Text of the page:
And for those worrying about Phil Dawson's leg, time to move on. There's nothing wrong with his leg with two solid, down-the-middle field goals and effective kickoffs.

The offensive line did very well under the circumstances and could very well prove to be the best the Browns have had since their return. They kept Dilfer clean and opened up some nice holes for Reuben Droughns.

Idealists will argue the Browns should have wound up with no worse than a tie because they had two touchdowns called back because of penalties. Uh, no. It doesn't work that way. We realists realize penalties are a part of the game.

The first, which nullified Dennis Northcutt's 73-yard punt return for a first-quarter touchdown, was for blocking in the back. All members of return units are told that if you can read the name on the back of an opponent's jersey, keep your hands off him. A lot of players ignore that and hope an official isn't watching. Corey McIntrye gambled and lost.

The second penalty, a cheesy hands-to-the-face call on Mickens away from the play, wiped out Leigh Bodden's interception and trip to the end zone in the third quarter. But that's not why the Browns lost this one.

On offense, two things are clear: The Browns must improve their production on first down and Reuben Droughns should be the running back.

The Browns had 19 second-down chances against the Bengals with an average distance of seven yards to go. That puts way too much pressure on a quarterback and Dilfer is not good enough to handle it.

Of the 19 chances, 14 were for six yards or more, including eight in a row from the middle of the second quarter to the end of the third quarter.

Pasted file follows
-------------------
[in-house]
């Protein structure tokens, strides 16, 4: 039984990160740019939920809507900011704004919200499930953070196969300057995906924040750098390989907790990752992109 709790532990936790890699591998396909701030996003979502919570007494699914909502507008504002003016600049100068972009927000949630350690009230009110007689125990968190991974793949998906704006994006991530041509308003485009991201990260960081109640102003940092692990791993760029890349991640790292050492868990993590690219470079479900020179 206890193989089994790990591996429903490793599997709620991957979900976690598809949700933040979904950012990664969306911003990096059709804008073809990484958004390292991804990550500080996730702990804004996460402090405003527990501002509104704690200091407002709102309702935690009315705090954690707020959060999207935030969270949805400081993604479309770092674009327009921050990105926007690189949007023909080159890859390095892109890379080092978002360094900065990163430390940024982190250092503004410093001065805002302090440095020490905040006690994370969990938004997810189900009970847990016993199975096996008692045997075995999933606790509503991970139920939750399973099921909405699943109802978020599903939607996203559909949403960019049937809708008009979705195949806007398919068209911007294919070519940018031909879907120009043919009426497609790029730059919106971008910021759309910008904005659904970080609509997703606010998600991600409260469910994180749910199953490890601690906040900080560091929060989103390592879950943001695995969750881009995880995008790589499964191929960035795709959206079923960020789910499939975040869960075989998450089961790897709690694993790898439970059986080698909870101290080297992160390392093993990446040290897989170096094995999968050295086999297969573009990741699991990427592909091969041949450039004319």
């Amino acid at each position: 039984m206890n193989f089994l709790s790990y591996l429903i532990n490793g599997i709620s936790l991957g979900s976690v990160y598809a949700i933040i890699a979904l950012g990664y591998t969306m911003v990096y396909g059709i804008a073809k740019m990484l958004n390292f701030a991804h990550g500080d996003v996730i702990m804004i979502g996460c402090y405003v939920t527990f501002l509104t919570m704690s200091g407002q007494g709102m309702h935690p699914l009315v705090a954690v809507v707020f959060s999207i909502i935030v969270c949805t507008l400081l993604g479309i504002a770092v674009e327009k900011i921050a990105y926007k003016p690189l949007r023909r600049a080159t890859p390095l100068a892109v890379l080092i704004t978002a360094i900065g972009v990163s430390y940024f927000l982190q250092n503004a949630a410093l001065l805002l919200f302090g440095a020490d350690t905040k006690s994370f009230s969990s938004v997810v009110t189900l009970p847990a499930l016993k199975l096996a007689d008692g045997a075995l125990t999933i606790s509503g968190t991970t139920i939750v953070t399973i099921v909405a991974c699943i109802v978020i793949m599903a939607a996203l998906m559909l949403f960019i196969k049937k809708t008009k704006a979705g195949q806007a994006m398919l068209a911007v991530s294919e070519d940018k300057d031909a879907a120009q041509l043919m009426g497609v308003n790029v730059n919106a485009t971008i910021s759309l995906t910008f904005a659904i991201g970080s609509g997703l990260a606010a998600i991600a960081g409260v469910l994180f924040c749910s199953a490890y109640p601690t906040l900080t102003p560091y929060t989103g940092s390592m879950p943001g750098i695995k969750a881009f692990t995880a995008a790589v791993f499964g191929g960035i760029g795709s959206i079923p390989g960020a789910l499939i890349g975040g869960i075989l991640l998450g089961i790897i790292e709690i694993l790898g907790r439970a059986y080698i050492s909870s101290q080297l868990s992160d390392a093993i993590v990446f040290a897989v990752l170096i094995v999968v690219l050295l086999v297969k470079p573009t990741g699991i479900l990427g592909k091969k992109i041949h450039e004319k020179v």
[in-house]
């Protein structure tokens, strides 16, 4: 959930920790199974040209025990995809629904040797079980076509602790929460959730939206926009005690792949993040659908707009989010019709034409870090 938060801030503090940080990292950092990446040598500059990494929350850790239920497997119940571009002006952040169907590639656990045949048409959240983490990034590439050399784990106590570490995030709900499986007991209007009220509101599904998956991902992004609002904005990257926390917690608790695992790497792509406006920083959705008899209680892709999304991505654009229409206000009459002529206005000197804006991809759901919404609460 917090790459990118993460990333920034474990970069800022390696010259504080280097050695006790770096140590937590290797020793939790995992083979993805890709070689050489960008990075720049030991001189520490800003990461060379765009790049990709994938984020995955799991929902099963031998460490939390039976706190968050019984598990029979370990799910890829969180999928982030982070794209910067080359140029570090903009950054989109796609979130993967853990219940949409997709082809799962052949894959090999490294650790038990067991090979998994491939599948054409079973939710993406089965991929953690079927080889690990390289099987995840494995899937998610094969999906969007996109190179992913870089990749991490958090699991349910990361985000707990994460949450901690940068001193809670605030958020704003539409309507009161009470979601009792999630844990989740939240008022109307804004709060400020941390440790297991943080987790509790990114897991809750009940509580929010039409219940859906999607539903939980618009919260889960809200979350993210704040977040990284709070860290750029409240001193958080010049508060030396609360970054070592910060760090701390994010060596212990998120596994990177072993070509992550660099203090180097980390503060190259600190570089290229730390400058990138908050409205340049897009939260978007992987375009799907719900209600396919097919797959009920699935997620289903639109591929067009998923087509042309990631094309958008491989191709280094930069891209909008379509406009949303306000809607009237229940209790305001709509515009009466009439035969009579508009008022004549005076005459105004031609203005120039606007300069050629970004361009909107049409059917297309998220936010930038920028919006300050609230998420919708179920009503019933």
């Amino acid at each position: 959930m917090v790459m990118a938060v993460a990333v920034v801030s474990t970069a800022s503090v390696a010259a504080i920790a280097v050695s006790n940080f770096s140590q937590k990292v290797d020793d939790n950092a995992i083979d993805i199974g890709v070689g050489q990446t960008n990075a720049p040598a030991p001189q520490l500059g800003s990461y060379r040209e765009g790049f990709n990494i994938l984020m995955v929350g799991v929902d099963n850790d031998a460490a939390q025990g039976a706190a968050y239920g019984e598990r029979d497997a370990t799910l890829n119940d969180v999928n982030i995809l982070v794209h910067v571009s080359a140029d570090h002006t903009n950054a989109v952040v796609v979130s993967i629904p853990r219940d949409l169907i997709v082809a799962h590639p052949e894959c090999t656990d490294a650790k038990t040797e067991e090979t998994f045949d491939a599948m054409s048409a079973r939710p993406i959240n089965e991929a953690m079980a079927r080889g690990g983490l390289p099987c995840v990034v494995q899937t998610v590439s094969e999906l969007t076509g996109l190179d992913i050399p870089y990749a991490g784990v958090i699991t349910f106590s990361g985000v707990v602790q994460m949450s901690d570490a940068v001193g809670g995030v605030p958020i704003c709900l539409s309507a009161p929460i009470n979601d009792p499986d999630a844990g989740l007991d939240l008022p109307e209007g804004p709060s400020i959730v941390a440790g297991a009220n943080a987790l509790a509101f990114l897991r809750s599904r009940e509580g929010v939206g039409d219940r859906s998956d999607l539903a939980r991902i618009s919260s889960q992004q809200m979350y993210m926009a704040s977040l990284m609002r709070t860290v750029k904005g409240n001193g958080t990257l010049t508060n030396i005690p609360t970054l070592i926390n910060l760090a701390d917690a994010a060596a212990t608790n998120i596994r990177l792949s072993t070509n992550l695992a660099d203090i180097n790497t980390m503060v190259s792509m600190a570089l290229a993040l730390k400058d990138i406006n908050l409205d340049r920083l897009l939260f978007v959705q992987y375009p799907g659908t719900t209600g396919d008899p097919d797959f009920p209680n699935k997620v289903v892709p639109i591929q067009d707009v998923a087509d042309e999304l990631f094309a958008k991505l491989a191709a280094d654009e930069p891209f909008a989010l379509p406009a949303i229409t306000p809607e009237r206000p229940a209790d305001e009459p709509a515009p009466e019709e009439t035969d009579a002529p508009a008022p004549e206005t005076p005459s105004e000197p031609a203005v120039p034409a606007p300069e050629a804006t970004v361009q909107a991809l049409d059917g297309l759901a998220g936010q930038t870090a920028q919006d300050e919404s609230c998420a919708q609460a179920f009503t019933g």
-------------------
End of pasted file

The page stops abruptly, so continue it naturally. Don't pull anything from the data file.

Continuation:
Droughns, on the other hand, had a six-carry, 41-yard first quarter against the Bengals and was rewarded with a seat on the bench in the second quarter. Why? Change of pace? Leave that to a certain college football coach in the state capital and his quarterbacks.

Droughns is the kind of back who needs to get as many touches in a game as possible. Fifteen in this game was not nearly enough. The more touches he gets, the stronger he becomes. He cannot be allowed to languish on the bench. The fire he brings to the offense should not be extinguished. It was baffling to see him on the bench.

The man should handle the ball at least 25 times a game, minimum, in order to be effective and the kind of running back the Browns want in their smash-mouth attack.

Speaking of smash-mouth attack, where was it against the Bengals? What in the world was Maurice Carthon thinking? Forty-three passes from Dilfer? What was that all about?

OK, so the Browns scored their only touchdown of the day with William Green at running back. But that was more Dilfer and Frisman Jackson – and where did that eight-catch, 128-yard day come from? – than anything else.

This rebuilding thing is going to take time. Lots of time. That became crystal clear against the Bengals. And the solutions will not come this Sunday in Green Bay or the following Sunday in Indianapolis. But they will come.

Building the Browns into a winner will be accomplished one block at a time. Expect a lot of those blocks to drop into place in the next couple of months.

If patience is a virtue, then Browns fans best become virtuous until then. In the meantime, take a deep breath and prepare for a bumpy ride.

Any similarity between the Browns we saw Sunday and the Browns we see against the Bengals Dec. 11 in Cincinnati will be strictly a coincidence. By then, it will no longer be a work in progress.